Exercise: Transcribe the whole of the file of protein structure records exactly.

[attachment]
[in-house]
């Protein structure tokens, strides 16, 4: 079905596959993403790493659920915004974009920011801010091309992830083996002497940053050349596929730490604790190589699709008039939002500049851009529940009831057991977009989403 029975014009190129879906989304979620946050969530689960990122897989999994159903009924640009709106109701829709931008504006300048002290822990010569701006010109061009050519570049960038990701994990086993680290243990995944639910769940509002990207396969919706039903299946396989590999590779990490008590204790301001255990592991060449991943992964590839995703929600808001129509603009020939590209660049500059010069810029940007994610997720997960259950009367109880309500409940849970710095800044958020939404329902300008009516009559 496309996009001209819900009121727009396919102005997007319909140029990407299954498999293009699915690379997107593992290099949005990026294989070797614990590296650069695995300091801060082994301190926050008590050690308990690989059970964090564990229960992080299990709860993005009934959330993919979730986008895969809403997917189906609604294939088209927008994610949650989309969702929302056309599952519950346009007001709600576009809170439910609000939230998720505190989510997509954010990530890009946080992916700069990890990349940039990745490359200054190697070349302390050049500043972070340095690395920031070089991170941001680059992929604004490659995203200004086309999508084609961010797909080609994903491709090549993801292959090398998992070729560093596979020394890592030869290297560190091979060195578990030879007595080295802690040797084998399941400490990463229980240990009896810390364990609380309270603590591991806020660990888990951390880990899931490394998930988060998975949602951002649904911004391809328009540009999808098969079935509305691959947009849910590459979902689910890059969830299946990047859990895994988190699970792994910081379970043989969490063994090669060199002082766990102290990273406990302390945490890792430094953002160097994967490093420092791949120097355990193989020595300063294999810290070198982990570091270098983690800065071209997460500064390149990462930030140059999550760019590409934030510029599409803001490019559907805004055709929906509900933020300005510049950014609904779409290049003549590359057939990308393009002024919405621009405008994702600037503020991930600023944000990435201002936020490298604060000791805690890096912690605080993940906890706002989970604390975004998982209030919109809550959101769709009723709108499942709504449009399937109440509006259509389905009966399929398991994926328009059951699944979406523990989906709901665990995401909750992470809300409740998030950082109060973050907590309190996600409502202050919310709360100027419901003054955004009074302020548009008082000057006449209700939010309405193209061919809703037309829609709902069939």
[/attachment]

[in-house]
């Protein structure tokens, strides 16, 4: 079905596959993403790493659920915004974009920011801010091309992830083996002497940053050349596929730490604790190589699709008039939002500049851009529940009831057991977009989403 029975014009190129879906989304979620946050969530689960990122897989999994159903009924640009709106109701829709931008504006300048002290822990010569701006010109061009050519570049960038990701994990086993680290243990995944639910769940509002990207396969919706039903299946396989590999590779990490008590204790301001255990592991060449991943992964590839995703929600808001129509603009020939590209660049500059010069810029940007994610997720997960259950009367109880309500409940849970710095800044958020939404329902300008009516009559 496309996009001209819900009121727009396919102005997007319909140029990407299954498999293009699915690379997107593992290099949005990026294989070797614990590296650069695995300091801060082994301190926050008590050690308990690989059970964090564990229960992080299990709860993005009934959330993919979730986008895969809403997917189906609604294939088209927008994610949650989309969702929302056309599952519950346009007001709600576009809170439910609000939230998720505190989510997509954010990530890009946080992916700069990890990349940039990745490359200054190697070349302390050049500043972070340095690395920031070089991170941001680059992929604004490659995203200004086309999508084609961010797909080609994903491709090549993801292959090398998992070729560093596979020394890592030869290297560190091979060195578990030879007595080295802690040797084998399941400490990463229980240990009896810390364990609380309270603590591991806020660990888990951390880990899931490394998930988060998975949602951002649904911004391809328009540009999808098969079935509305691959947009849910590459979902689910890059969830299946990047859990895994988190699970792994910081379970043989969490063994090669060199002082766990102290990273406990302390945490890792430094953002160097994967490093420092791949120097355990193989020595300063294999810290070198982990570091270098983690800065071209997460500064390149990462930030140059999550760019590409934030510029599409803001490019559907805004055709929906509900933020300005510049950014609904779409290049003549590359057939990308393009002024919405621009405008994702600037503020991930600023944000990435201002936020490298604060000791805690890096912690605080993940906890706002989970604390975004998982209030919109809550959101769709009723709108499942709504449009399937109440509006259509389905009966399929398991994926328009059951699944979406523990989906709901665990995401909750992470809300409740998030950082109060973050907590309190996600409502202050919310709360100027419901003054955004009074302020548009008082000057006449209700939010309405193209061919809703037309829609709902069939």